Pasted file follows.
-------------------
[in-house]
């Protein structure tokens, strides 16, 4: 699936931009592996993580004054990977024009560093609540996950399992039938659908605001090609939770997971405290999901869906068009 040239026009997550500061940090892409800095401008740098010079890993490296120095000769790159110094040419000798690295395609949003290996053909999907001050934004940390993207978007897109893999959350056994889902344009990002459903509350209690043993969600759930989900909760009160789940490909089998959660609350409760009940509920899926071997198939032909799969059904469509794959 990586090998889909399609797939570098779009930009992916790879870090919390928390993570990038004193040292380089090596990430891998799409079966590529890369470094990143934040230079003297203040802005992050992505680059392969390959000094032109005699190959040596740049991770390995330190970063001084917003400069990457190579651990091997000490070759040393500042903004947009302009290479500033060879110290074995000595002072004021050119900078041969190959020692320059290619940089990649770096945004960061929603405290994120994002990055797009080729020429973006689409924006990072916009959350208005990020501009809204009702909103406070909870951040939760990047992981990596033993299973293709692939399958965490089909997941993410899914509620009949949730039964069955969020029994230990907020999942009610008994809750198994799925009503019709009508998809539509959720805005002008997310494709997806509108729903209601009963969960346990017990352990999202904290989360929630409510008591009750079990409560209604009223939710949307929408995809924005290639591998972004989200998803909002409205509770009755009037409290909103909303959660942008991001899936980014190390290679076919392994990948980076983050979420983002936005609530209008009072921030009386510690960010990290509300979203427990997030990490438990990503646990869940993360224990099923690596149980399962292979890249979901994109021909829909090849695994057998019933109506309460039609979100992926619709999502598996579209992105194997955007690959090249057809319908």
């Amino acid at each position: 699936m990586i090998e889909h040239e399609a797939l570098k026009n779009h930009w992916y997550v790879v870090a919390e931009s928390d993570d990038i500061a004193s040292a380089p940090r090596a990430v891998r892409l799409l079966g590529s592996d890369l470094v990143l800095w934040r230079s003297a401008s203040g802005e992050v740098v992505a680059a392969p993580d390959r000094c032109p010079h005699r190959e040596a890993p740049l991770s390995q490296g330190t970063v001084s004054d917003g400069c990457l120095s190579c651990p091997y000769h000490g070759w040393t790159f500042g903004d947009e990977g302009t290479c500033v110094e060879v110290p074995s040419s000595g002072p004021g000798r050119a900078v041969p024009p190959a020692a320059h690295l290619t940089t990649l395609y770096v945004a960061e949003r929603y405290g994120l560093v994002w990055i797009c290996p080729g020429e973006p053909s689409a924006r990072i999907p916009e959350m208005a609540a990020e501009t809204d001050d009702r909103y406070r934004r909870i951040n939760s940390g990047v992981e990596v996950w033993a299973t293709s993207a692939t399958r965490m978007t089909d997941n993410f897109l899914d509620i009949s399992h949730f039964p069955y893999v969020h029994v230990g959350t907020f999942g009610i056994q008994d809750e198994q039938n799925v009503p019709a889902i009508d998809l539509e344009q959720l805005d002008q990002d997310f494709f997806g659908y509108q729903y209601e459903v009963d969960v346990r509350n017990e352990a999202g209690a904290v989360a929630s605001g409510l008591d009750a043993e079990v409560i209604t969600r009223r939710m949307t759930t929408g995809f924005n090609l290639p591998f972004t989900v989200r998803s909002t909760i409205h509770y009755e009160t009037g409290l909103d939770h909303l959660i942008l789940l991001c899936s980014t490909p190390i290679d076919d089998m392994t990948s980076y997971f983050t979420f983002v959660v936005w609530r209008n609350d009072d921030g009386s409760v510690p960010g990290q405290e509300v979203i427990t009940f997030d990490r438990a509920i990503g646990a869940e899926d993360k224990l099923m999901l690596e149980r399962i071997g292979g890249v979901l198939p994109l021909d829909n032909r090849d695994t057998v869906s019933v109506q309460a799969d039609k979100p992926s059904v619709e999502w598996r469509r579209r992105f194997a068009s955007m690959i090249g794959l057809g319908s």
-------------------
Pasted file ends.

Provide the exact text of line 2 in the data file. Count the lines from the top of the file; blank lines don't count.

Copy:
């Protein structure tokens, strides 16, 4: 699936931009592996993580004054990977024009560093609540996950399992039938659908605001090609939770997971405290999901869906068009 040239026009997550500061940090892409800095401008740098010079890993490296120095000769790159110094040419000798690295395609949003290996053909999907001050934004940390993207978007897109893999959350056994889902344009990002459903509350209690043993969600759930989900909760009160789940490909089998959660609350409760009940509920899926071997198939032909799969059904469509794959 990586090998889909399609797939570098779009930009992916790879870090919390928390993570990038004193040292380089090596990430891998799409079966590529890369470094990143934040230079003297203040802005992050992505680059392969390959000094032109005699190959040596740049991770390995330190970063001084917003400069990457190579651990091997000490070759040393500042903004947009302009290479500033060879110290074995000595002072004021050119900078041969190959020692320059290619940089990649770096945004960061929603405290994120994002990055797009080729020429973006689409924006990072916009959350208005990020501009809204009702909103406070909870951040939760990047992981990596033993299973293709692939399958965490089909997941993410899914509620009949949730039964069955969020029994230990907020999942009610008994809750198994799925009503019709009508998809539509959720805005002008997310494709997806509108729903209601009963969960346990017990352990999202904290989360929630409510008591009750079990409560209604009223939710949307929408995809924005290639591998972004989200998803909002409205509770009755009037409290909103909303959660942008991001899936980014190390290679076919392994990948980076983050979420983002936005609530209008009072921030009386510690960010990290509300979203427990997030990490438990990503646990869940993360224990099923690596149980399962292979890249979901994109021909829909090849695994057998019933109506309460039609979100992926619709999502598996579209992105194997955007690959090249057809319908």